A panel of experts advised the Singapore Education Ministry and local universities to not put too much weight on university rankings, which are at best a crude gauge
A panel of experts advised the Singapore Education Ministry and local universities to not put too much weight on university rankings, which are at best a crude gauge for quality and can overlook an institution’s true strength. The panel presented this consensus at the 11th edition of the International Academic Advisory Panel held recently.
Education Minister Ong Ye Kung, commented on the Panel’s advice by highlighted how each of Singapore’s six autonomous universities has its own focus, and social and economic mission. He conceded that perhaps it is time to “have different kinds of measurements, different kinds of matrices, that can gauge the success and achievements of each of our universities”.
Professor Stephen Toope, vice-chancellor of Cambridge University which came in sixth in the latest world university rankings, said that the key message was to find ways to assess universities based on their main missions. He added that “rankings tend to pull everyone back to a mean and make it seem as if there is only one model of university that is right” which is a “fundamental misconception”.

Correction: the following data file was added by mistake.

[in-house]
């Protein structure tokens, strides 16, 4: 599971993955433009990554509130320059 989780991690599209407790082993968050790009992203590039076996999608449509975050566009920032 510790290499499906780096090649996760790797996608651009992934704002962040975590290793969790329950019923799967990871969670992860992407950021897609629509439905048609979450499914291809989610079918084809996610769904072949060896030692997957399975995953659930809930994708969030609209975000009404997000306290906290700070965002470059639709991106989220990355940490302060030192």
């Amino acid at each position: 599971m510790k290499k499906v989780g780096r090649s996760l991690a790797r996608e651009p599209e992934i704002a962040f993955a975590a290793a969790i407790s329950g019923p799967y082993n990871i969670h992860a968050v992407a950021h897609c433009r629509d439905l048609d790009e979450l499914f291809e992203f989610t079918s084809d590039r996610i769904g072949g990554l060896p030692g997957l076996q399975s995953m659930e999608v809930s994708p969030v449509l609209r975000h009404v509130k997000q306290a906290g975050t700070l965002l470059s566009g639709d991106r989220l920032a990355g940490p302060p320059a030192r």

The Panel also strongly supported Singapore’s efforts in moving towards experiential learning such as internships and overseas exposure. Singapore Management University provost Lily Kong said that ultimately, “it is about throwing students into the real world, getting hands and feet dirty, and learning that way”.
I definitely agree that university rankings are at best a crude gauge. Every university is different and unique. We should thus not be blinded by the perceived qualities that result from such rankings. Instead, we have to help our students make their choices of which schools or institutions to go to with wisdom. The refrain “every school is a good school” may sound clichéd but it certainly rings with much truth.
If you want to find out more about the Panel’s discussions and recommendations, click the following link: